A wag once said that Neeme Järvi seemed intent upon recording the Schwann catalog, which at the time meant everything in sight.
A glance at the veteran Estonian conductor’s voluminous repertoire indicates that the wag may not have been kidding.
If you ever wanted to sample the symphonies of Hugo Alfven, Niels Gade, Johan Halvorsen, Alexander Glazunov, Franz Schmidt, Wilhelm Stenhammar or Eduard Tubin, Järvi has a recording for you. Symphony cycles by the big names are in his catalog too -- Dvorák, Prokofiev, Shostakovich, Sibelius, Stravinsky, Tchaikovsky -- but sometimes peppered with bonuses like the original and rewritten versions of Prokofiev’s Fourth or the reconstruction of Tchaikovsky’s Seventh. And that barely scratches the surface.
So the intrepid classical music fan should expect out-of-the-way repertoire when Järvi comes to town, and he did provide some Friday, the first of three consecutive nights at Walt Disney Concert Hall. Sandwiched between a pair of Brahms standards was...Read more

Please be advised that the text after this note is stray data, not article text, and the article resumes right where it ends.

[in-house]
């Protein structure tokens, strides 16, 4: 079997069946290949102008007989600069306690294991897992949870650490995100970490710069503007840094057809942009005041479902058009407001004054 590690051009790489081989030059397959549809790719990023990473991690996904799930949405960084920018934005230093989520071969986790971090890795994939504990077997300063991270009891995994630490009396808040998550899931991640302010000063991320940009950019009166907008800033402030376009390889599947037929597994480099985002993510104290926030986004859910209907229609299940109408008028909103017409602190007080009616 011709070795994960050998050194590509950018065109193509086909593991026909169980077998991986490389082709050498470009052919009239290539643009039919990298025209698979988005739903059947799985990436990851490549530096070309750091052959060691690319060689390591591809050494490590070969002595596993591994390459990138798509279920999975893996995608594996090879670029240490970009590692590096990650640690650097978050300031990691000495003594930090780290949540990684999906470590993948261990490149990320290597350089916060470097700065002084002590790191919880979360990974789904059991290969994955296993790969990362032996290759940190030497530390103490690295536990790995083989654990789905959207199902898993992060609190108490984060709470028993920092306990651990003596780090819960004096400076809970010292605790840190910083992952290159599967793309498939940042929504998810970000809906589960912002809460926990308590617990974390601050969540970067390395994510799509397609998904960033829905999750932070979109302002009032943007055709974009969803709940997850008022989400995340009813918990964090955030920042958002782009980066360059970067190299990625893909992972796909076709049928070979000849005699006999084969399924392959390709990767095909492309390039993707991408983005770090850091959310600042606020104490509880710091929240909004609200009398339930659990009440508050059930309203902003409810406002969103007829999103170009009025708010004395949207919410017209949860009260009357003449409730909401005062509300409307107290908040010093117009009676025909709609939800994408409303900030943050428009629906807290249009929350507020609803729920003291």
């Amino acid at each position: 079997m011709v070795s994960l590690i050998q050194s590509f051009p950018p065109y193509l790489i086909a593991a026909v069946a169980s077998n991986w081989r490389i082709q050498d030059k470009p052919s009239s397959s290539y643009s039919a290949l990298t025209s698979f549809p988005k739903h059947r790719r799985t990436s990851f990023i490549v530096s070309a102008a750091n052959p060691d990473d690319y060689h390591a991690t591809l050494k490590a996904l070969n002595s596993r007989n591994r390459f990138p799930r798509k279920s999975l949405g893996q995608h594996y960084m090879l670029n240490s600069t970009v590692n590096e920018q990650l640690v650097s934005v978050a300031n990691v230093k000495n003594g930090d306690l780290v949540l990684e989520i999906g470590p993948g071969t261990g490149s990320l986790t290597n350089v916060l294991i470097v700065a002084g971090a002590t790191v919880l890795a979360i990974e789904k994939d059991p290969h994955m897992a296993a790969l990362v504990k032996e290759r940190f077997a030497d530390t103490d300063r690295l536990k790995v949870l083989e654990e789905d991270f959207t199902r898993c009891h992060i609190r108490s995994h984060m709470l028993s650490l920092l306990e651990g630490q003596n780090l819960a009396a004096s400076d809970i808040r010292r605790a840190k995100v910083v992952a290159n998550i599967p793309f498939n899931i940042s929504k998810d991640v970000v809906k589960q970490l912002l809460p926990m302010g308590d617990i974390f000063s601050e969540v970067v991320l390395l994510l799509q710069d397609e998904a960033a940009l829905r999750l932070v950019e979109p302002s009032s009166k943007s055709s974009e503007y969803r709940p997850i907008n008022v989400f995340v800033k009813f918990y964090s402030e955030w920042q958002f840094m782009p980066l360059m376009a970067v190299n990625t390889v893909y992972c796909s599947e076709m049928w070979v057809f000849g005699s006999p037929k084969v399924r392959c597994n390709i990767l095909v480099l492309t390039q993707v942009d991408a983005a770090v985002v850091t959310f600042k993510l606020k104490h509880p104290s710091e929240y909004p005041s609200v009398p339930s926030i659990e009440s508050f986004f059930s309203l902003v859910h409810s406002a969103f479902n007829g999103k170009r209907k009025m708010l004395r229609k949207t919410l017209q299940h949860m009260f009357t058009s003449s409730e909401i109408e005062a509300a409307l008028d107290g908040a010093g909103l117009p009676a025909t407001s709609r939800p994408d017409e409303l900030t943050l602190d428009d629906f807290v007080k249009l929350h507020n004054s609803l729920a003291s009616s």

Hot off the worldwide box-office success of Disney's "Cinderella," Kenneth Branagh will be heading back to the London theater scene to produce a new series of plays, including a staging of "Romeo and Juliet" starring his "Cinderella" leading lady Lily James.
Branagh will present a lineup of five plays at the Garrick Theatre on London's West End starting later this year. It will mark a return to running a theater organization for the Oscar-nominated actor-director, who headed the Renaissance Theatre Company in the late 1980s and early '90s.
The new series, called Plays at the Garrick, will feature Branagh both acting in and directing productions of classic and contemporary works.
Shakespeare's "A Winter's Tale" will reunite Branagh with Judi Dench in a staging codirected by Branagh and Rob Ashford. Dench has collaborated numerous times with Branagh on stage and screen, including his 1989 film version of "Henry V."
"A Winter's Tale" is set to begin performance in October. Dench will play...Read more